Joe Nelson, Staff Writer
Posted: 05/23/2011 07:43:13 PM PDT
A San Bernardino County prosecutor on Monday described the actions of two Los Angeles area businessmen accused of bribing a county official with cash-stuffed envelopes as something “right out of the movies.”
A defense attorney, however, attacked the credibility of the prosecution’s key witness, calling him a liar whose testimony should be discarded by the jury.
Prosecutors allege brothers Arshak and Vartan Kouladjian attempted to bribe Bob Page, former chief of staff for county Supervisor Josie Gonzales, with $45,000 in cash, a new car, pricey bottles of Dom Perignon and with drainage improvements at a new home Page was purchasing.
The alleged bribes, prosecutors say, were in exchange for Page’s assistance in expediting an auto auction business in Bloomington the Kouladjians were trying to build but were thwarted by occupancy and infrastructure issues.
During one lunch meeting at the Black Angus restaurant in San Bernardino, Vartan Kouladjian slid a white sealed envelope with $15,000 in cash in it under a table to Page and told Page to “buy a cup of coffee” or “take your family on a vacation,” prosecutors say.
“It was literally handed under the table,” prosecutor Michael Abney said during his closing argument Monday in San Bernardino Superior Court. “Who passes $15,000 in cash under a table to a public official? Who says `buy a cup of coffee’ with an envelope full of cash?’ Actors in a TV movie, that’s who says it.”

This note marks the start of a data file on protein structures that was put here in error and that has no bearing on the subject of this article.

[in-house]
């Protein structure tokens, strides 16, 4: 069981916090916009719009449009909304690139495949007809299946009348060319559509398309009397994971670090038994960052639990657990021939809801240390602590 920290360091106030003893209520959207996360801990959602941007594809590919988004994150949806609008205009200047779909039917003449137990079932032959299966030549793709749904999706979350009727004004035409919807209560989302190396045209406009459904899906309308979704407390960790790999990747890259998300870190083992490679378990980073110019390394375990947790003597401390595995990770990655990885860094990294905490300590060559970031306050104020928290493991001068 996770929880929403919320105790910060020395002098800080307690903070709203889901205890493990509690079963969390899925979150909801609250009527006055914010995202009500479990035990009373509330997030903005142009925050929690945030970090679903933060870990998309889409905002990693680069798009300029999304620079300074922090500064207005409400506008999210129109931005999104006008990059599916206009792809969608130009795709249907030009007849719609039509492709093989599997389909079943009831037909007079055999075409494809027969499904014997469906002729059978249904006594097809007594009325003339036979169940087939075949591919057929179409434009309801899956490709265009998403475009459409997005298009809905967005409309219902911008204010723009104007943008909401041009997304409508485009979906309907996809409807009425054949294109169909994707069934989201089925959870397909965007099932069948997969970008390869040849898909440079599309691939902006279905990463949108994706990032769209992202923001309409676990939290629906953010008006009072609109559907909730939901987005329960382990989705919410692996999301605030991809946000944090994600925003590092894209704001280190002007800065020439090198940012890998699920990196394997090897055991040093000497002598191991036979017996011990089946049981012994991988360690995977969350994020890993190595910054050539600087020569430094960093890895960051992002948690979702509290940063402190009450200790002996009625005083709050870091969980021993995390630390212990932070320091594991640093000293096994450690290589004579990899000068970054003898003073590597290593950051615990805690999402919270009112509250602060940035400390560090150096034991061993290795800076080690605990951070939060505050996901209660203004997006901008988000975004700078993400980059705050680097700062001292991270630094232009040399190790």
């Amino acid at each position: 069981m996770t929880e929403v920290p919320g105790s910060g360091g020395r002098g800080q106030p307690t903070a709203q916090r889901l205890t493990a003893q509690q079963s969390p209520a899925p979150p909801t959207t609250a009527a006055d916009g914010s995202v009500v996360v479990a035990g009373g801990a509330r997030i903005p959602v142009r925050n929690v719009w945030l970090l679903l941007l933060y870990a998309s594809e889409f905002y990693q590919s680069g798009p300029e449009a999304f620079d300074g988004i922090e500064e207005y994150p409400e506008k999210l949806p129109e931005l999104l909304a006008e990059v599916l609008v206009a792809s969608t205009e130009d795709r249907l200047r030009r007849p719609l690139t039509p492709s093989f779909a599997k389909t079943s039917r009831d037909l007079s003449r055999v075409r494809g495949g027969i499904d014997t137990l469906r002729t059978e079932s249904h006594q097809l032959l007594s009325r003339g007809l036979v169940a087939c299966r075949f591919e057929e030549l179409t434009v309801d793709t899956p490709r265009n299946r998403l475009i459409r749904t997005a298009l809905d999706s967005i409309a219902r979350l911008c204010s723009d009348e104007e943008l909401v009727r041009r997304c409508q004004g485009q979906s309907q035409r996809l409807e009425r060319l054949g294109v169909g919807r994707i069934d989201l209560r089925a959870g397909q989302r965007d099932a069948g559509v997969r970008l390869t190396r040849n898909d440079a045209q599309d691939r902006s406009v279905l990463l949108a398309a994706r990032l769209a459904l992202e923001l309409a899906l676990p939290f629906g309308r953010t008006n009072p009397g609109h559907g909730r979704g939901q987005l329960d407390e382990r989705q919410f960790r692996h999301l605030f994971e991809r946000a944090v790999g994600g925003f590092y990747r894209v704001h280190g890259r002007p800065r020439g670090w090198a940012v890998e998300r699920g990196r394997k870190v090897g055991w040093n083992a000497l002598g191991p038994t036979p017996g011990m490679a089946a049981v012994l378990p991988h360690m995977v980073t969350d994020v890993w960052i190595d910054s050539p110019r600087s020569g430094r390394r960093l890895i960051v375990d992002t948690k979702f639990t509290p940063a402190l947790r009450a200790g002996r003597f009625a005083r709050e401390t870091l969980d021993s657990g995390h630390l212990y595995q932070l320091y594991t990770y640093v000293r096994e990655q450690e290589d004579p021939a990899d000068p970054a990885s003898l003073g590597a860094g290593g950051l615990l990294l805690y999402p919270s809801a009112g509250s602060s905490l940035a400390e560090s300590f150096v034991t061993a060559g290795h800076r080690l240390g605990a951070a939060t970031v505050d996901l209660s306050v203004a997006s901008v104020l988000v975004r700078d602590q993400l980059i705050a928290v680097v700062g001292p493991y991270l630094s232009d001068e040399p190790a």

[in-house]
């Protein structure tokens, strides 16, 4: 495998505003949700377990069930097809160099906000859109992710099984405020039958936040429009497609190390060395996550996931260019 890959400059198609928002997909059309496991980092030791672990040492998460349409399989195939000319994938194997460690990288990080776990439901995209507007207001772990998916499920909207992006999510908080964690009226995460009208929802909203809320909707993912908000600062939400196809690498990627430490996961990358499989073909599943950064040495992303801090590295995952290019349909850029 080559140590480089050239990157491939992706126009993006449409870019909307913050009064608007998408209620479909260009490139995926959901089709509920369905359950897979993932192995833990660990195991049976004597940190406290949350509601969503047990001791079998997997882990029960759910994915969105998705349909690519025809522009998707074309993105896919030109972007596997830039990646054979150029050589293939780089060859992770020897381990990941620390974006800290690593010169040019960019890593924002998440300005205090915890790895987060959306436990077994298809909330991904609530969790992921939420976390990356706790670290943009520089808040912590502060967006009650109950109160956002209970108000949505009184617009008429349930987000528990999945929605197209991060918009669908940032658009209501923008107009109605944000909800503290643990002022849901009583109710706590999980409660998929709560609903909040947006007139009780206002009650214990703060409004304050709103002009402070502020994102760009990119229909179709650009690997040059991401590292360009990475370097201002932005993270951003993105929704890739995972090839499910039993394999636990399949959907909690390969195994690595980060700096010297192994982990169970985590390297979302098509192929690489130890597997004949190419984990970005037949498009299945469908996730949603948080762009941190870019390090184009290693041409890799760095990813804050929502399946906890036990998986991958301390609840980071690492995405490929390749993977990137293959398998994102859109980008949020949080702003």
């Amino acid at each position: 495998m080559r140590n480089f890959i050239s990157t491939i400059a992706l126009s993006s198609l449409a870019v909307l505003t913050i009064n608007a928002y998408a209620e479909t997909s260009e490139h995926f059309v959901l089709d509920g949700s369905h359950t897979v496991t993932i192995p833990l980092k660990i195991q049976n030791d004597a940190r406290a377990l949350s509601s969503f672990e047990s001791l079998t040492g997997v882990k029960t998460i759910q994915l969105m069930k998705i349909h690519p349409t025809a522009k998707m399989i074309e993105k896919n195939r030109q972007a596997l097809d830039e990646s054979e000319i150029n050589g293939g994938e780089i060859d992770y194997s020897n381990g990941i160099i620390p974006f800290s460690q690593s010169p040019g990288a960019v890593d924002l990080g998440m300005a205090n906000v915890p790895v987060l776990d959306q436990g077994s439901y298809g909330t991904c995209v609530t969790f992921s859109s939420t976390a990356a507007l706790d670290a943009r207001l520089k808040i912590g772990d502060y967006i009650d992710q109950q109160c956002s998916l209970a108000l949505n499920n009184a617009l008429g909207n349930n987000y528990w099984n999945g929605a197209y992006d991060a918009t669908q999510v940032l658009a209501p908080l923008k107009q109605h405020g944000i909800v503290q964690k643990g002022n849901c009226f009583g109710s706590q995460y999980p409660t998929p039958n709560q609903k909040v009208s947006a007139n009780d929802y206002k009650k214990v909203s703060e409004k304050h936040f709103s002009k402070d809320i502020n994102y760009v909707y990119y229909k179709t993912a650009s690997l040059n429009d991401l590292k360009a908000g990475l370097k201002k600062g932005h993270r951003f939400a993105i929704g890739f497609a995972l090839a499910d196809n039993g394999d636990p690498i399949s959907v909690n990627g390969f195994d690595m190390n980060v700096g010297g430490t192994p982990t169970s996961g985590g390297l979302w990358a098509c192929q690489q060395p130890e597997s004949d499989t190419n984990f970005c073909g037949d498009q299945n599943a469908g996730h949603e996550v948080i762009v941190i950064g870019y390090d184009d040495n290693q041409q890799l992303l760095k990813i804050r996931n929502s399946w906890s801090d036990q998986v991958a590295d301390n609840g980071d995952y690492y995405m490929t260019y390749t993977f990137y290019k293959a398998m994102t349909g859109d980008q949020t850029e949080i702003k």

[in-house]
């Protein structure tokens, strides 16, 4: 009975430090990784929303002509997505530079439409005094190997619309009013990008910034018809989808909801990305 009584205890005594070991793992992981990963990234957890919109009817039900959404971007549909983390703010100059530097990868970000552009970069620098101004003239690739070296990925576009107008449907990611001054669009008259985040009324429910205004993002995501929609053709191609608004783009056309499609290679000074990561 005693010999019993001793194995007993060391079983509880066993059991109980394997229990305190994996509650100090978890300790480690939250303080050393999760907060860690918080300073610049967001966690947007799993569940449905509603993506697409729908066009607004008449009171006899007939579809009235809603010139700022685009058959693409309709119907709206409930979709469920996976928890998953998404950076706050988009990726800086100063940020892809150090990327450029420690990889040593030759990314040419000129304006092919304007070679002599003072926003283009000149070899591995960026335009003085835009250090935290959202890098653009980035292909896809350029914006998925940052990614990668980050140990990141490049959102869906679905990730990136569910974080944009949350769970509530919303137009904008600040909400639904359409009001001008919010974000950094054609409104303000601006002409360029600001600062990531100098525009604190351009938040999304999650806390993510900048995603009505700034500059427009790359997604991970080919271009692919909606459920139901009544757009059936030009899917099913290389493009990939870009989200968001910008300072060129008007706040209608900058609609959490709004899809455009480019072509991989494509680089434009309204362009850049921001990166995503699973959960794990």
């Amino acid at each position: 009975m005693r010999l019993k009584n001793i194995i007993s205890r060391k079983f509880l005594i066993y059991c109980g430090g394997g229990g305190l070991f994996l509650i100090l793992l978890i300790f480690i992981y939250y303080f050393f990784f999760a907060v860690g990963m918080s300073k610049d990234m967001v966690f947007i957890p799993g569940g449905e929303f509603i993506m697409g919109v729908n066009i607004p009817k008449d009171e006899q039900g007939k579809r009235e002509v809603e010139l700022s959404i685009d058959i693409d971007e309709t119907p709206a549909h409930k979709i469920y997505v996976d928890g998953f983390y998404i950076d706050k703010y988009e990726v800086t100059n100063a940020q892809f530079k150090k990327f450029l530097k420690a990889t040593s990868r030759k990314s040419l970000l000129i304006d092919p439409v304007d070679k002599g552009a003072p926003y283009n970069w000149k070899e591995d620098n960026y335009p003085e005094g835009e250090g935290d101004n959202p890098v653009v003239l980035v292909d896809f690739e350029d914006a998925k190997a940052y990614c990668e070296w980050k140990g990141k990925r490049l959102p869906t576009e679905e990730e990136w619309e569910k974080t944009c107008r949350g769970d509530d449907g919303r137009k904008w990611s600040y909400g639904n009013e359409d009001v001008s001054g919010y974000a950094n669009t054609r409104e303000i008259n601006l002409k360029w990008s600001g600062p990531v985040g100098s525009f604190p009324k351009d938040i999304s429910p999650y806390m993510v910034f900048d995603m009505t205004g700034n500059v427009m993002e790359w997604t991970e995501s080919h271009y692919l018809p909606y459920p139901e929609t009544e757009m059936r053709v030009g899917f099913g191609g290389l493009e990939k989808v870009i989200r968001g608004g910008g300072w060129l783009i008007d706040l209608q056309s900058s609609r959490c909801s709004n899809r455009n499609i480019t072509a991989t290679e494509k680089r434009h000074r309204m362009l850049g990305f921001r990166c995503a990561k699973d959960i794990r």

It wasn’t the first time the Kouladjians attempted to bribe Page nor would it be the last, prosecutors argued during the five-week trial.
The Kouladjians first attempted to bribe Page with a white sealed envelope stuffed with 150 $100 bills in October 2007, prosecutors allege. Page rejected the offer and reported the incident to the District Attorney’s Office.
Page subsequently became part of a nearly 4-month undercover investigation by district attorney’s investigators and wore a body wire.
The Kouladjians are each charged with two felony counts of bribery and one felony count of attempted bribery. In February 2009, they rejected an offer by Judge Michael Dest to receive six months of jail and six months of electronic monitoring in exchange for guilty pleas.
Between October 2007 and February 2008, the Kouladjians tasked Page with facilitating the development of their auto auction business on Slover Avenue in exchange for bribes, say prosecutors. The first $15,000 came on condition Page knew what his “assignments” were, Abney said.
“They did it because they wanted to save time on the development. They did it because they wanted to save money. And they did it because they wanted to make money,” Abney said. “The intent to bribe in this case is overwhelming.”
Arshak Kouladjian’s lawyer, Philip Cohen, stressed to jury members that all they needed was a reasonable doubt to acquit his client and that there was plenty of reason to doubt the prosecution’s case.
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